Know More about the Fascinating Portobello Road

Since 1800s, Portobello Road has been a market; however it majorly became popular for antiques. Portobello Road can be conveniently accessed from the Westbourne Park and Notting Hill tube stations. It is primarily a street which runs in the Notting Hill district of the Royal Borough of Kensington and Chelsea in London. This is a straight road that runs from south to north of Notting Hill.

Travellers coming to London for a leisure and fun make sure that they visit the very well known Portobello Road market. The market is quite well known and is a home to all sorts of second-hand clothing and antiques which is immensely loved by both tourists and locals alike. During the 18th century, this road was initially called the Green’s Lane and got the name Portobello later after Portobello Farm. At present this is known to be the most renowned street markets in the world. You will usually find the road crowded on weekends and it stretches for around 2 miles.

Here are some interesting things tourists must know about the Portobello road are:

The Blue Door:

The movie Notting Hill talked about the famous blue door. It belonged to the Hugh Grant’s house in Notting Hill. Today even, tourists spend a minute or two at the 280 Westbourne Park Road. The screenwriter of the film Notting Hill Richard Curtis used to live here and that is how this door came into picture. The original door was sold at an auction.

The Famous Market:

Over the time the Portobello road market has become one of the major attractions in London. Saturdays are quite amazing as street is completely filled up by stalls selling produce as well as antiques. However, the fact is that when the market was started in the 19th century, it was completely dedicated to sell vegetables and fruits. The market was then extended in the year 1927 from Monday to Saturday.

If you are staying in grand park london Paddington, travel to this market becomes even more easier for a holidaymaker.

Portobello Gold:

This road has been compared to a treasure for a little pub at the end of the road. You tend to miss this quaint pub in the overcrowded market at times. Even its door at times is hard to find in such hustle bustle. However, inside the pub there is an oasis of calm. The upper level looks more like a tropical conservatory which is gathered by summery palms. For those who love to sit in open can surely check out the roof terrace as well. All this makes it a little gem quietly situated and is a perfect place to escape all the madness.

Travelling to Portobello market is quite easy and it can even be done by the Ladbroke Grove station.


Michael Bond’s Paddington Bear is one such source from where the Portobello road is connected well. The bear loved to visit the place on almost on a daily basis. Mr. Gruber owned a shop in the market and the fictional bear used to visit him for Elevenses.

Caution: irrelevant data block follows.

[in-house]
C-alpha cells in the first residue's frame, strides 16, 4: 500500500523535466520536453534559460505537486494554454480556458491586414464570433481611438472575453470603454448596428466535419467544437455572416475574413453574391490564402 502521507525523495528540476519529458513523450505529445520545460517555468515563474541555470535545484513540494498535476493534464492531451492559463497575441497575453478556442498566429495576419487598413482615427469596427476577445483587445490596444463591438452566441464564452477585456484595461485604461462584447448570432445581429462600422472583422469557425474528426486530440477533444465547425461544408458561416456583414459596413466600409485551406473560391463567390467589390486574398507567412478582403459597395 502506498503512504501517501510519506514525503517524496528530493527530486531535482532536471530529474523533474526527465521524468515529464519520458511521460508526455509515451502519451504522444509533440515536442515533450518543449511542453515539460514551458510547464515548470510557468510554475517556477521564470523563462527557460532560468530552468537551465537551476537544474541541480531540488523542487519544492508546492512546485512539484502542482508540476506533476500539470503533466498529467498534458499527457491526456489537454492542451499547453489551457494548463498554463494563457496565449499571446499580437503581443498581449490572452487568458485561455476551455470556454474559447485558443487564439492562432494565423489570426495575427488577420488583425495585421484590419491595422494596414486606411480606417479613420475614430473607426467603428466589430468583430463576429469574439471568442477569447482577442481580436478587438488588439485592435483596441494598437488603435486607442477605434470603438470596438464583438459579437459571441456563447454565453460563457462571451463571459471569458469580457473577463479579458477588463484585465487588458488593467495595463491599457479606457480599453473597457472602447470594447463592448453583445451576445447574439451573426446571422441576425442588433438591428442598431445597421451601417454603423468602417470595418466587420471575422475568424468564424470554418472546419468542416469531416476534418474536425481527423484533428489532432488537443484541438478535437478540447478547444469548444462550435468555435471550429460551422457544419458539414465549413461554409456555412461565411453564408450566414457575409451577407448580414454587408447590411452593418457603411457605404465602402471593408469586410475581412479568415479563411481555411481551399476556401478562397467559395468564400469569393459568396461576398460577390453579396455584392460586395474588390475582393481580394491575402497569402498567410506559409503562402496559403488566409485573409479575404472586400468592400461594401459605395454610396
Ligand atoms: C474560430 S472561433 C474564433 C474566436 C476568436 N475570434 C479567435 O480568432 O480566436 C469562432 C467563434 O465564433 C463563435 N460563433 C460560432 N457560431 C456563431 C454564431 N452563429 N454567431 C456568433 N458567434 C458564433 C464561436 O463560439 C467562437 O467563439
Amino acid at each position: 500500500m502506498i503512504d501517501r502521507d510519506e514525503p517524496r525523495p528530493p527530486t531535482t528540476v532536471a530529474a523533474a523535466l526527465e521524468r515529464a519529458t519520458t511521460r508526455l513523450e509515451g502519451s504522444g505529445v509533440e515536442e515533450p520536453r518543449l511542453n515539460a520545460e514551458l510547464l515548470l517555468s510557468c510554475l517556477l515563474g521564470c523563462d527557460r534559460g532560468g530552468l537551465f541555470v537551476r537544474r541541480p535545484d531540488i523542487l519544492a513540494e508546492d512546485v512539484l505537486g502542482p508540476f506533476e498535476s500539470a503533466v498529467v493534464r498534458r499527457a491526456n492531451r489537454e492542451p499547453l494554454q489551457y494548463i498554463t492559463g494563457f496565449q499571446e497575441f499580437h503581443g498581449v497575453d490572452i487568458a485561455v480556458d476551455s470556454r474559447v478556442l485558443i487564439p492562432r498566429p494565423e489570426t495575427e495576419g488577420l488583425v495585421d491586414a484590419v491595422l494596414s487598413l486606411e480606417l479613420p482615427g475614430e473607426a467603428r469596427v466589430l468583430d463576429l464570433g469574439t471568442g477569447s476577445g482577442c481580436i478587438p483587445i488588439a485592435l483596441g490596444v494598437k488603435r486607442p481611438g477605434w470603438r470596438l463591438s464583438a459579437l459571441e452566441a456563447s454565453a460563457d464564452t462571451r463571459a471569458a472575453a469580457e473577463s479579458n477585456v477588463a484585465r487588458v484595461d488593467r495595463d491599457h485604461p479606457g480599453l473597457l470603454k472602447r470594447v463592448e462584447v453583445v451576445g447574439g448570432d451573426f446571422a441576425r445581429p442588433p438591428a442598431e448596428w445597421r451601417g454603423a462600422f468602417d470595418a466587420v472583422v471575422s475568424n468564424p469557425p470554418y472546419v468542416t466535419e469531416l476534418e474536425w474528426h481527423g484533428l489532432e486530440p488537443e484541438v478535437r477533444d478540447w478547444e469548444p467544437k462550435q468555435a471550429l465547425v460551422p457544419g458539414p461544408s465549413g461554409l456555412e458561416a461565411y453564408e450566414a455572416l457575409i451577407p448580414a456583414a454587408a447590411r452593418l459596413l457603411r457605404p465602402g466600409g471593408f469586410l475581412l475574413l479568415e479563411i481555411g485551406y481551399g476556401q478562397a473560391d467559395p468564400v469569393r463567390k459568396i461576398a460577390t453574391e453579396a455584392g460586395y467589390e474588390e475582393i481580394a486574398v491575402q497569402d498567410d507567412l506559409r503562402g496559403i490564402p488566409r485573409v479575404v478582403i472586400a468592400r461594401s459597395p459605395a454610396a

A Bite to Eat:

Ladbroke Grove is popular mainly for vegetables and fruits etc. Here the area is all surrounded by artisan food stalls and cafes. The Talkhouse Coffee, German food van and the Sicilian Cafe Arancina at the end of Notting Hill are some of the attractive places to visit. Sicilian cafe is a family owned place and specialise in making pizzas. As far as the decor of the cafe goes it is quite an airy and a bright orange Italiano car in the window.

Popularity in Media:

As far as media goes, the popularity of the road has certainly marked its place in the media especially with the addition of the famous Paddington Bear and Notting Hill. Other than this, the market was featured in several interesting and famous films, books and dramas. Some of the other well known names in which the market was featured are: Bedknobs and Broomsticks, Michael Moorcock, The Chinese Agent, The Blue Lamp etc, Minder and The Witch of Portobello.

Film Location:

Other than Hugh Grant’s house in Notting Hill, there is another primary film location Travel Book Co. which is a real place at 13 Blenheim Crescent. The original bookshop has now been replaced with The Notting Hill Bookshop.

Holy Place:

Thomas Allom in the year 1885 designed St. Peter’s Church. The construction was so designed that it matches the surrounding buildings which were designed by Allom itself. It is also a Grade II listed building.


The Grand Union Canal forms a picturesque place and is a must visit place for tourists. Around 20,000 people attended the event when the canal was opened at the Paddington Basin. At present, the canal forms a major tourist attraction.

Music, Arts and Antiques:

No other gem in London will leave you startled by offering so many varieties including music, art and antiques all under one roof. This is a market which is now running since 100 years. It initially started with few stalls on the Portobello Lane. Gradually when the market started to expand street performers could be seen and today all this has become a major part of the market.

All this makes the Portobello road market an ultimate tourist hotspot. So, next time whenever you plan to visit London, you must mention the Portobello Road in your itinerary and surely visit the place for an ultimate shopping and holiday experience.


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